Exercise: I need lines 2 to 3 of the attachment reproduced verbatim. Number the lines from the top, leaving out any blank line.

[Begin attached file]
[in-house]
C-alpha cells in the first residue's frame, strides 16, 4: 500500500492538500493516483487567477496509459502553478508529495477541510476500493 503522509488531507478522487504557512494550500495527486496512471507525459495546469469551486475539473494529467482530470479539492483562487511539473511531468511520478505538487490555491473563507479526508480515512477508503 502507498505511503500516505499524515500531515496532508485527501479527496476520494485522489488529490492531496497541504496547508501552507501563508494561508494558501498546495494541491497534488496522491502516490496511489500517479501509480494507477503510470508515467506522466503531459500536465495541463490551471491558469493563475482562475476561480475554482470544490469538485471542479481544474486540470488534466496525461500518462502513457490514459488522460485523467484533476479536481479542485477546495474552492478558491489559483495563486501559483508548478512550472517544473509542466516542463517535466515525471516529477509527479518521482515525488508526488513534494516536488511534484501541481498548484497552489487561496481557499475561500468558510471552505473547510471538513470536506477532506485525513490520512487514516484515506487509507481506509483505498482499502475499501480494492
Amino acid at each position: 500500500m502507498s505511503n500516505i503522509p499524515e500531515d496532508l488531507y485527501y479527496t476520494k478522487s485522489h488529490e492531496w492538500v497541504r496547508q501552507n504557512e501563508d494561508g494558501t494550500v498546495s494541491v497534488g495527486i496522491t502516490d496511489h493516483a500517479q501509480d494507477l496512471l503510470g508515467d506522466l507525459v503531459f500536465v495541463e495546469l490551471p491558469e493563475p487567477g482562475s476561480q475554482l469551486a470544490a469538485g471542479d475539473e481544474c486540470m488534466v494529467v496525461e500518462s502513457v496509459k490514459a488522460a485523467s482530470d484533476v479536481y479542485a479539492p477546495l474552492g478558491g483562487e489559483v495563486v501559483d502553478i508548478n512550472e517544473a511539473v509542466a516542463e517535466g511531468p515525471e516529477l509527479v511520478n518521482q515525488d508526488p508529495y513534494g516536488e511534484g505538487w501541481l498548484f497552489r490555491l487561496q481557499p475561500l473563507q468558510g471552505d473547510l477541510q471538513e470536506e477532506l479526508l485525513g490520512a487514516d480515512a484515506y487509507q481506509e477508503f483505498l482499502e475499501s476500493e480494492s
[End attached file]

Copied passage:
C-alpha cells in the first residue's frame, strides 16, 4: 500500500492538500493516483487567477496509459502553478508529495477541510476500493 503522509488531507478522487504557512494550500495527486496512471507525459495546469469551486475539473494529467482530470479539492483562487511539473511531468511520478505538487490555491473563507479526508480515512477508503 502507498505511503500516505499524515500531515496532508485527501479527496476520494485522489488529490492531496497541504496547508501552507501563508494561508494558501498546495494541491497534488496522491502516490496511489500517479501509480494507477503510470508515467506522466503531459500536465495541463490551471491558469493563475482562475476561480475554482470544490469538485471542479481544474486540470488534466496525461500518462502513457490514459488522460485523467484533476479536481479542485477546495474552492478558491489559483495563486501559483508548478512550472517544473509542466516542463517535466515525471516529477509527479518521482515525488508526488513534494516536488511534484501541481498548484497552489487561496481557499475561500468558510471552505473547510471538513470536506477532506485525513490520512487514516484515506487509507481506509483505498482499502475499501480494492
Amino acid at each position: 500500500m502507498s505511503n500516505i503522509p499524515e500531515d496532508l488531507y485527501y479527496t476520494k478522487s485522489h488529490e492531496w492538500v497541504r496547508q501552507n504557512e501563508d494561508g494558501t494550500v498546495s494541491v497534488g495527486i496522491t502516490d496511489h493516483a500517479q501509480d494507477l496512471l503510470g508515467d506522466l507525459v503531459f500536465v495541463e495546469l490551471p491558469e493563475p487567477g482562475s476561480q475554482l469551486a470544490a469538485g471542479d475539473e481544474c486540470m488534466v494529467v496525461e500518462s502513457v496509459k490514459a488522460a485523467s482530470d484533476v479536481y479542485a479539492p477546495l474552492g478558491g483562487e489559483v495563486v501559483d502553478i508548478n512550472e517544473a511539473v509542466a516542463e517535466g511531468p515525471e516529477l509527479v511520478n518521482q515525488d508526488p508529495y513534494g516536488e511534484g505538487w501541481l498548484f497552489r490555491l487561496q481557499p475561500l473563507q468558510g471552505d473547510l477541510q471538513e470536506e477532506l479526508l485525513g490520512a487514516d480515512a484515506y487509507q481506509e477508503f483505498l482499502e475499501s476500493e480494492s